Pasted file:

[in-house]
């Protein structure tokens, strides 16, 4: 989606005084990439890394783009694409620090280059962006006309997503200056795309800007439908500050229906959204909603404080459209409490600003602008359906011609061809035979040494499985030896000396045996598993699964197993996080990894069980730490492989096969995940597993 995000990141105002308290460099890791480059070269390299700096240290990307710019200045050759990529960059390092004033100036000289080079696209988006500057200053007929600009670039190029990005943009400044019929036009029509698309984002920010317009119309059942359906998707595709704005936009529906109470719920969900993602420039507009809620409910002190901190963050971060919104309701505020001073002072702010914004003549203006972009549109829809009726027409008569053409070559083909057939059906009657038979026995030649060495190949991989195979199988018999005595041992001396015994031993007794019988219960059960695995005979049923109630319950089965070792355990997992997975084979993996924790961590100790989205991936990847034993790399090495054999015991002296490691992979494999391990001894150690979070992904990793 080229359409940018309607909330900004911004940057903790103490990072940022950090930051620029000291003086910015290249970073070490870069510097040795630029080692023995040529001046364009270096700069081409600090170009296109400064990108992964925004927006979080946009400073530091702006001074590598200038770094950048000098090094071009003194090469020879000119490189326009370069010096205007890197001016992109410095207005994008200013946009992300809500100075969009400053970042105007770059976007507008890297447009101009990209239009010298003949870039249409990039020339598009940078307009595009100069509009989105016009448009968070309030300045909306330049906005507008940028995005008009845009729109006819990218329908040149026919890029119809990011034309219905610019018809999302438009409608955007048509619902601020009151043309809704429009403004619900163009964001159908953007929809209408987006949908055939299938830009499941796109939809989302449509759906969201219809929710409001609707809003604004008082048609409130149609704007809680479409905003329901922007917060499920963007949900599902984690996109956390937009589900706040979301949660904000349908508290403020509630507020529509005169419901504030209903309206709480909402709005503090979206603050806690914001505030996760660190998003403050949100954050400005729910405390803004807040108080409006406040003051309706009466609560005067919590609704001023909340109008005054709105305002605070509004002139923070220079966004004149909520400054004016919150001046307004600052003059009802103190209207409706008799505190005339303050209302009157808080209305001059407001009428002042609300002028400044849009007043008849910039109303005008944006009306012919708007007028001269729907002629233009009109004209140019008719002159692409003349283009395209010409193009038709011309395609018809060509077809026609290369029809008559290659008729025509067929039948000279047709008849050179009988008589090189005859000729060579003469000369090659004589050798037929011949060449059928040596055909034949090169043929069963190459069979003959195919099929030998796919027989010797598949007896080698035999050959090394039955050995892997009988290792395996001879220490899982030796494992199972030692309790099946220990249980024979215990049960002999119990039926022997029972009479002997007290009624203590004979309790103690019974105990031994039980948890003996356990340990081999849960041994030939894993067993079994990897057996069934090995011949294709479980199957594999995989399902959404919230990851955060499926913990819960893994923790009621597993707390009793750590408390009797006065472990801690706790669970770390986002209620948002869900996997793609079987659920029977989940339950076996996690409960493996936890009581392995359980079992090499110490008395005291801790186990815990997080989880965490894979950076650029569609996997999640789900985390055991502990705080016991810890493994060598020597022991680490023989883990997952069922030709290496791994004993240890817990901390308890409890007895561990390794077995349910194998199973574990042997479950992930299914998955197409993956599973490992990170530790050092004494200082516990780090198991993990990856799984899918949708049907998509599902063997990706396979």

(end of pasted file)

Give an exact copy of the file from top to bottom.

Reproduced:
[in-house]
């Protein structure tokens, strides 16, 4: 989606005084990439890394783009694409620090280059962006006309997503200056795309800007439908500050229906959204909603404080459209409490600003602008359906011609061809035979040494499985030896000396045996598993699964197993996080990894069980730490492989096969995940597993 995000990141105002308290460099890791480059070269390299700096240290990307710019200045050759990529960059390092004033100036000289080079696209988006500057200053007929600009670039190029990005943009400044019929036009029509698309984002920010317009119309059942359906998707595709704005936009529906109470719920969900993602420039507009809620409910002190901190963050971060919104309701505020001073002072702010914004003549203006972009549109829809009726027409008569053409070559083909057939059906009657038979026995030649060495190949991989195979199988018999005595041992001396015994031993007794019988219960059960695995005979049923109630319950089965070792355990997992997975084979993996924790961590100790989205991936990847034993790399090495054999015991002296490691992979494999391990001894150690979070992904990793 080229359409940018309607909330900004911004940057903790103490990072940022950090930051620029000291003086910015290249970073070490870069510097040795630029080692023995040529001046364009270096700069081409600090170009296109400064990108992964925004927006979080946009400073530091702006001074590598200038770094950048000098090094071009003194090469020879000119490189326009370069010096205007890197001016992109410095207005994008200013946009992300809500100075969009400053970042105007770059976007507008890297447009101009990209239009010298003949870039249409990039020339598009940078307009595009100069509009989105016009448009968070309030300045909306330049906005507008940028995005008009845009729109006819990218329908040149026919890029119809990011034309219905610019018809999302438009409608955007048509619902601020009151043309809704429009403004619900163009964001159908953007929809209408987006949908055939299938830009499941796109939809989302449509759906969201219809929710409001609707809003604004008082048609409130149609704007809680479409905003329901922007917060499920963007949900599902984690996109956390937009589900706040979301949660904000349908508290403020509630507020529509005169419901504030209903309206709480909402709005503090979206603050806690914001505030996760660190998003403050949100954050400005729910405390803004807040108080409006406040003051309706009466609560005067919590609704001023909340109008005054709105305002605070509004002139923070220079966004004149909520400054004016919150001046307004600052003059009802103190209207409706008799505190005339303050209302009157808080209305001059407001009428002042609300002028400044849009007043008849910039109303005008944006009306012919708007007028001269729907002629233009009109004209140019008719002159692409003349283009395209010409193009038709011309395609018809060509077809026609290369029809008559290659008729025509067929039948000279047709008849050179009988008589090189005859000729060579003469000369090659004589050798037929011949060449059928040596055909034949090169043929069963190459069979003959195919099929030998796919027989010797598949007896080698035999050959090394039955050995892997009988290792395996001879220490899982030796494992199972030692309790099946220990249980024979215990049960002999119990039926022997029972009479002997007290009624203590004979309790103690019974105990031994039980948890003996356990340990081999849960041994030939894993067993079994990897057996069934090995011949294709479980199957594999995989399902959404919230990851955060499926913990819960893994923790009621597993707390009793750590408390009797006065472990801690706790669970770390986002209620948002869900996997793609079987659920029977989940339950076996996690409960493996936890009581392995359980079992090499110490008395005291801790186990815990997080989880965490894979950076650029569609996997999640789900985390055991502990705080016991810890493994060598020597022991680490023989883990997952069922030709290496791994004993240890817990901390308890409890007895561990390794077995349910194998199973574990042997479950992930299914998955197409993956599973490992990170530790050092004494200082516990780090198991993990990856799984899918949708049907998509599902063997990706396979």